S1-3.11 Jan. 5 Testing Control Models In Rapid Running Insects Using Lateral Ground Translation REVZEN, Shai*; BISHOP-MOSER, Joshua; SPENCE, Andrew; FULL, Robert/J; Univ. of California, Berkeley; Univ. of California, Berkeley; Univ. of California, Berkeley; Univ. of California, Berkeley email@example.com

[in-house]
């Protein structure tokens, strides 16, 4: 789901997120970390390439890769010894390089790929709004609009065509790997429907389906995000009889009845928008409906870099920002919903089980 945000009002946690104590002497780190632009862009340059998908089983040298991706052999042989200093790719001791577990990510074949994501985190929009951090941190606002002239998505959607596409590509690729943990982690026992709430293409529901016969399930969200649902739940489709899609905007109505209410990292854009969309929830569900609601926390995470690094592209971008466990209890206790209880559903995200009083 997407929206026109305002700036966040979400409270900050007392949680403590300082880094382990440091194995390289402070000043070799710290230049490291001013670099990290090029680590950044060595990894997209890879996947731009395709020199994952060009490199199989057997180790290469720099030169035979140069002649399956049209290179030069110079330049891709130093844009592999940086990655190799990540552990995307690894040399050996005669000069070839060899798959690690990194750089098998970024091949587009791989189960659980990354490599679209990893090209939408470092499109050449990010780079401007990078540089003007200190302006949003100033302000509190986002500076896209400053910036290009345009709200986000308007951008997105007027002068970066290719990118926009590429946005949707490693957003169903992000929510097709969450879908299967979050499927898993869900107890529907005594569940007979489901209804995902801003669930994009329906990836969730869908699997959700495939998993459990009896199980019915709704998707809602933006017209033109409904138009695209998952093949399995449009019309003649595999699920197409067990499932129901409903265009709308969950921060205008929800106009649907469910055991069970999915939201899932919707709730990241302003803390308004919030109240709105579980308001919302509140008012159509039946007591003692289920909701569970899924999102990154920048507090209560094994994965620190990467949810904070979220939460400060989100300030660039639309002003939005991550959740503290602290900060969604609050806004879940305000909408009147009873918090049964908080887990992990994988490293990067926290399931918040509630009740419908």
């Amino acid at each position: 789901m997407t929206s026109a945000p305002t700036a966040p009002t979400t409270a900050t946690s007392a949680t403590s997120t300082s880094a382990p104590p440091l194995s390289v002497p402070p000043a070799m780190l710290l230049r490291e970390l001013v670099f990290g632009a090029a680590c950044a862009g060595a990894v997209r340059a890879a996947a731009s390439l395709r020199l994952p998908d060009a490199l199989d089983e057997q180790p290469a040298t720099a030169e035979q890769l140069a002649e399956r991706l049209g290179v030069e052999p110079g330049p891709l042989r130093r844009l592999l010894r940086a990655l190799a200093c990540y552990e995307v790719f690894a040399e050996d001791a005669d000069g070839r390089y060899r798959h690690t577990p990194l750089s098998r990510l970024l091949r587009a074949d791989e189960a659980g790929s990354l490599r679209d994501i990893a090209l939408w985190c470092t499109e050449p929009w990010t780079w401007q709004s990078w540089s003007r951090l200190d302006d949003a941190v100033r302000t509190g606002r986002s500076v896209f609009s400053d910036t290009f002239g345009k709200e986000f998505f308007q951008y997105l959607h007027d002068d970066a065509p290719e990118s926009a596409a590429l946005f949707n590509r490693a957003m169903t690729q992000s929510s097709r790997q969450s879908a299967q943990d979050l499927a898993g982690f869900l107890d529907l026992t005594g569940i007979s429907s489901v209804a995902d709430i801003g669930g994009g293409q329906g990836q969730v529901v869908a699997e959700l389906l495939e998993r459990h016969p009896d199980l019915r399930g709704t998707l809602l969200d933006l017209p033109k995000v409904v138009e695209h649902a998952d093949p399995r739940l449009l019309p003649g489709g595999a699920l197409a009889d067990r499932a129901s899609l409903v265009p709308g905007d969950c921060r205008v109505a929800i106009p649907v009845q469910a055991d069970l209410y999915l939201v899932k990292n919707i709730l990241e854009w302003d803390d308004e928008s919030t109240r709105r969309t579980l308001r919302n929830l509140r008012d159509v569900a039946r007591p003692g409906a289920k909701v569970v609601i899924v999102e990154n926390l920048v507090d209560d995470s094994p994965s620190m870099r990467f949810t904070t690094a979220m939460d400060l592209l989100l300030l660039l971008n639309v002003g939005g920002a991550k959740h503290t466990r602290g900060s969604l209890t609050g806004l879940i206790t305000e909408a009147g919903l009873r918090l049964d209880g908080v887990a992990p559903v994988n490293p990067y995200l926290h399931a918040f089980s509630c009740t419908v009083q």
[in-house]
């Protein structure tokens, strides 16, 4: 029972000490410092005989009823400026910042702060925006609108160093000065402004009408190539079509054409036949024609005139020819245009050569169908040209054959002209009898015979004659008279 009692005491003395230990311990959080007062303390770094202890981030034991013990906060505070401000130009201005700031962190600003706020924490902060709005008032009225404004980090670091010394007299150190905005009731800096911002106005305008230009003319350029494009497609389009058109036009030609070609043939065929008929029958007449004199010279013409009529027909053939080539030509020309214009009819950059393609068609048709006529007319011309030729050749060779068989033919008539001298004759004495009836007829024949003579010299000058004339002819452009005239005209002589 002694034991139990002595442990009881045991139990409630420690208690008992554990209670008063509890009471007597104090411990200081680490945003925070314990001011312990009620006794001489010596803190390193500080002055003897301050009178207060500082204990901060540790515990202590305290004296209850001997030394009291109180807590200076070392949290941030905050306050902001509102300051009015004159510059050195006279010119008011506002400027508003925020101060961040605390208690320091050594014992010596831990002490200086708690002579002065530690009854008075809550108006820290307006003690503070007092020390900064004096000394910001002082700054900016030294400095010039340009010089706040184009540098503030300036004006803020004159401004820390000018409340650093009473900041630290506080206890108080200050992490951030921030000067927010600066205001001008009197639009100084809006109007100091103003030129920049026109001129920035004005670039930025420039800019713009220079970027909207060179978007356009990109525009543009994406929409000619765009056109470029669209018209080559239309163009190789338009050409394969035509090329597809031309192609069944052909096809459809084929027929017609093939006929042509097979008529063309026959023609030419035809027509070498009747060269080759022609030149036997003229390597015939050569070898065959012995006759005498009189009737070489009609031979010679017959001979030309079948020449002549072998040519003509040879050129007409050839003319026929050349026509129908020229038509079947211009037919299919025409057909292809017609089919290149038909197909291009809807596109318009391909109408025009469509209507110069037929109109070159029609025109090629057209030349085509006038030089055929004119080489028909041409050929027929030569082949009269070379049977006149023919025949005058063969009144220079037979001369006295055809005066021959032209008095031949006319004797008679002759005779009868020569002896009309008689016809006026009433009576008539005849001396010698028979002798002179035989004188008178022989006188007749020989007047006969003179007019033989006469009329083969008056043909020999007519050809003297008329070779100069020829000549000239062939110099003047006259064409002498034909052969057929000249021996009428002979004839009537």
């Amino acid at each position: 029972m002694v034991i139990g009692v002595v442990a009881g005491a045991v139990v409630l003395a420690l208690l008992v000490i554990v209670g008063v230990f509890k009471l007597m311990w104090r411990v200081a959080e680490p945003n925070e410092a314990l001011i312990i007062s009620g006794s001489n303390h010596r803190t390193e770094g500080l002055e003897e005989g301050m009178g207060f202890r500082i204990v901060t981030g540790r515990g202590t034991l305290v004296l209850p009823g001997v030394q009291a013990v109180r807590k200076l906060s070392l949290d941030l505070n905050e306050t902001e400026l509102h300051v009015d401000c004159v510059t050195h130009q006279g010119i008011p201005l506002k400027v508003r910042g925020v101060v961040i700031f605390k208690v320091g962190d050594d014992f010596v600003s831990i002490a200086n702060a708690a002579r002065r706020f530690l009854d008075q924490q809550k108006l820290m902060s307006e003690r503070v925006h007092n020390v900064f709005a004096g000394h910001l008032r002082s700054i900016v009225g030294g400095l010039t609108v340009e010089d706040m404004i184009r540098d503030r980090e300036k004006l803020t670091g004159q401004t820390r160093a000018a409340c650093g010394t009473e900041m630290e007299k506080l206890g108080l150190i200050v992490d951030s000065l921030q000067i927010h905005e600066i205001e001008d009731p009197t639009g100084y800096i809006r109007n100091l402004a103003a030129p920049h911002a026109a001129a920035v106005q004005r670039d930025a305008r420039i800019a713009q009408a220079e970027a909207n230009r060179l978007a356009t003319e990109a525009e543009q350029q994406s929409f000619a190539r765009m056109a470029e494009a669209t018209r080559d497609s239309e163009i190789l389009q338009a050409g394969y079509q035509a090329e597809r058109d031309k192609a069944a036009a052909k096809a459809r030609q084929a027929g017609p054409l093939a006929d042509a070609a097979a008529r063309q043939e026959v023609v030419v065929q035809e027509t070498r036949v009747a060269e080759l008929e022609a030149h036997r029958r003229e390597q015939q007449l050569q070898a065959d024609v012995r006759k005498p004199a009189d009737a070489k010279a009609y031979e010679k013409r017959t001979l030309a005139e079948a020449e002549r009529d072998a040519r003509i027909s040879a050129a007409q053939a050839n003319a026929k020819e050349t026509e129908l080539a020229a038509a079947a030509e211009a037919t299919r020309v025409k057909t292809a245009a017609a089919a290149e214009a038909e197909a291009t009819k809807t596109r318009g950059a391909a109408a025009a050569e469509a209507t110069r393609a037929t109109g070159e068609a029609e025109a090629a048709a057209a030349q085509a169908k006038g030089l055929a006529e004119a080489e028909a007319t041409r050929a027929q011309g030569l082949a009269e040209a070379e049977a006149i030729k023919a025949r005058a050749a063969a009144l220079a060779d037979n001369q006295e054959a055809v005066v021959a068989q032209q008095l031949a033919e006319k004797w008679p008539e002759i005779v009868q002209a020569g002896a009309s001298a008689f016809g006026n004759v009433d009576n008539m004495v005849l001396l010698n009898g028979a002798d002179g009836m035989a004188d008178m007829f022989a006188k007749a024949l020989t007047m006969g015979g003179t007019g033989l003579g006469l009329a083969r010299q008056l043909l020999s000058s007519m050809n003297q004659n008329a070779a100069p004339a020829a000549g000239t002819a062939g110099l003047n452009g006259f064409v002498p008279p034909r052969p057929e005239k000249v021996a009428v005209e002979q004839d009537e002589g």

Perturbation of simple passive, dynamic models of legged locomotion suggest the possibility of self-stabilization with minimal neural feedback. Rapid recovery from brief impulses to the body of fast, sprawled-posture runners and the absence of muscle activation pattern changes while traversing rough terrain support the hypothesis of recovery by mechanical feedback alone. Large and complex perturbations to rapid running insects imposed by a single, hip-high hurdle do produce significant leg phase and frequency changes showing that sensory feedback must play a role in recovery. To better determine the interrelationship between neural and mechanical feedback, we designed a trackway with a 10 x 25 cm platform insert that could translate laterally to a maximum acceleration of 10g in 50 msec. Cockroaches (Blaberus discoidalis; n=14) running at 30±8 cm/sec at a step frequency of 11.5±2.7 Hz onto a movable platform were accelerated laterally at 1g in a 100 msec interval providing a 56±3 cm/sec specific impulse. By automatically tracking body position and orientation and leg (tarsus) positions, we found no change in leg motion timing for at least 50 msec. Following this delay, animals decreased step frequency for one stride, and then partially recovered frequency thereafter. Results are consistent with previous research showing that the initial rapid recovery is accomplished by mechanical feedback promoting self-stabilization followed by neural feedback modulation of a central pattern generator at a slower rate occurring after a delay comparable to the duration of a step. Funded by NSF FIBR Grant.